3. I also don’t think we are handing anyone a blunt axe. For parents to press their school libraries and board to remove a book they believe was too nasty to be approved for middle schoolers in the first place is not censorship. It’s parental involvement. I wonder if parents ever recommend books and what kind of resistance they get.

    As for the Patriot Act, I understand the Feds have never looked into someone’s library or bookstore receipts, and I don’t see what good it would do them if they did. Emails and phone calls make more sense to me, but they aren’t going to casually look at those things. They are going to have a reason for doing it.

  4. I guess you trust both parents and the government more than I do…

    I will admit that most of my knowledge of the “banned books” issue comes from the ALA, hardly an unbiased source, but unless they’re actually lying about facts (which would seem easily exposed), quite a few of the most “challenged” books in US libraries are not “explicitly sexual or violent books”, but simply politically or religiously controversial ones. For instance, the Koran has been regularly challenged every year since 9/11. Harry Potter regularly features.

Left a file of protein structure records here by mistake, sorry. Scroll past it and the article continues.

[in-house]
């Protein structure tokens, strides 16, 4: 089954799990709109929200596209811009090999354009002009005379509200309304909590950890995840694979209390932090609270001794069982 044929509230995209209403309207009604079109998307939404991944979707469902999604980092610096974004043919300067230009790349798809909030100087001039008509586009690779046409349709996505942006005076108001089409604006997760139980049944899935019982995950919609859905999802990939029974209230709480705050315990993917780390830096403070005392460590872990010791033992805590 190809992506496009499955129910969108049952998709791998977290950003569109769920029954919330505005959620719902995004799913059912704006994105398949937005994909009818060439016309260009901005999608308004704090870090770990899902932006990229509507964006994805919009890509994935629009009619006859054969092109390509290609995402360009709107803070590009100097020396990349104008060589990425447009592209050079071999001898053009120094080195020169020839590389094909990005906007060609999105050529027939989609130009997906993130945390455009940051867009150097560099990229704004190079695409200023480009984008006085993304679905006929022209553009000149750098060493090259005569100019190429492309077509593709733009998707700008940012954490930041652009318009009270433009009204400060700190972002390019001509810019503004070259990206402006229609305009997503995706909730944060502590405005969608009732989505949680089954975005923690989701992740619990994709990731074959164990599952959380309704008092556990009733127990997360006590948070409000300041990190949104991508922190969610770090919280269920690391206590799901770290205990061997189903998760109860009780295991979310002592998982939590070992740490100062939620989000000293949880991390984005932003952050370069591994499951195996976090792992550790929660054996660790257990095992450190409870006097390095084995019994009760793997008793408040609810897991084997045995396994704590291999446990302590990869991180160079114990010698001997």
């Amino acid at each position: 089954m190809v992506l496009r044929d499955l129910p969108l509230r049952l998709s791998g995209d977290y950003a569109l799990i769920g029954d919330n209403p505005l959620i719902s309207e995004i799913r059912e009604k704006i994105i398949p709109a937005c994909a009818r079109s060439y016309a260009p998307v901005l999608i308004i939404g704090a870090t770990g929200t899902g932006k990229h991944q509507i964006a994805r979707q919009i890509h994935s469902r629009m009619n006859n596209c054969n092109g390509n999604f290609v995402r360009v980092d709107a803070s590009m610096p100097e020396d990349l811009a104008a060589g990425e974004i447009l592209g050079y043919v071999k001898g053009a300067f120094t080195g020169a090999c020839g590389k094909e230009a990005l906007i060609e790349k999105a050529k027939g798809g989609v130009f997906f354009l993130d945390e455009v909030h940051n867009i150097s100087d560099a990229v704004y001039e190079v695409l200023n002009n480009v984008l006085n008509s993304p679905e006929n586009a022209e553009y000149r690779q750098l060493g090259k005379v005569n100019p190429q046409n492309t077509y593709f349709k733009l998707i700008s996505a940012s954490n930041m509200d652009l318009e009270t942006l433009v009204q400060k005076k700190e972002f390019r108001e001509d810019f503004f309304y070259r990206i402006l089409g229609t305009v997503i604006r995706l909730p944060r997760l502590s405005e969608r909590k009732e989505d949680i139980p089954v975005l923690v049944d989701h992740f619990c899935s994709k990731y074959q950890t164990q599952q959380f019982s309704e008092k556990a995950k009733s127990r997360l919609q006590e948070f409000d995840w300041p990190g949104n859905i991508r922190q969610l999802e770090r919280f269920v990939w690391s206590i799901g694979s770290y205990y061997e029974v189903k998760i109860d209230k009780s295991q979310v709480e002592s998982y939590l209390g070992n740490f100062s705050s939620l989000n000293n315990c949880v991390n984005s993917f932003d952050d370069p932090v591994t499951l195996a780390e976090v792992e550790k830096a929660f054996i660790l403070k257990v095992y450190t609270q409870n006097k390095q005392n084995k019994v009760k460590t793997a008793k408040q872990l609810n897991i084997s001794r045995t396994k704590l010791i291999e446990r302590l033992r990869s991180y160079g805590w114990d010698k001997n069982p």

I agree that libraries should listen to parents concerns, and I agree there are age-appropriateness issues. Maybe our libraries need to mark certain books as “adult only” or “Over 14s only” or whatever. But I do think that one of the functions of literature is to broaden our horizons and expose us to ideas uncommon in our immediate surroundings. And i think public libraries have and continue to play a role in that. No, the librarian is not “in loco parentis”, and should NEVER assume that they know better than parents what is good for a child. But equally, public libraries do not “belong” to the local Concerned Parents Association, or whatever. It is primarily the parents job to censor their child’s reading, not the libraries. Certainly not in the area of political and religious differences, or differences of social/political opinion.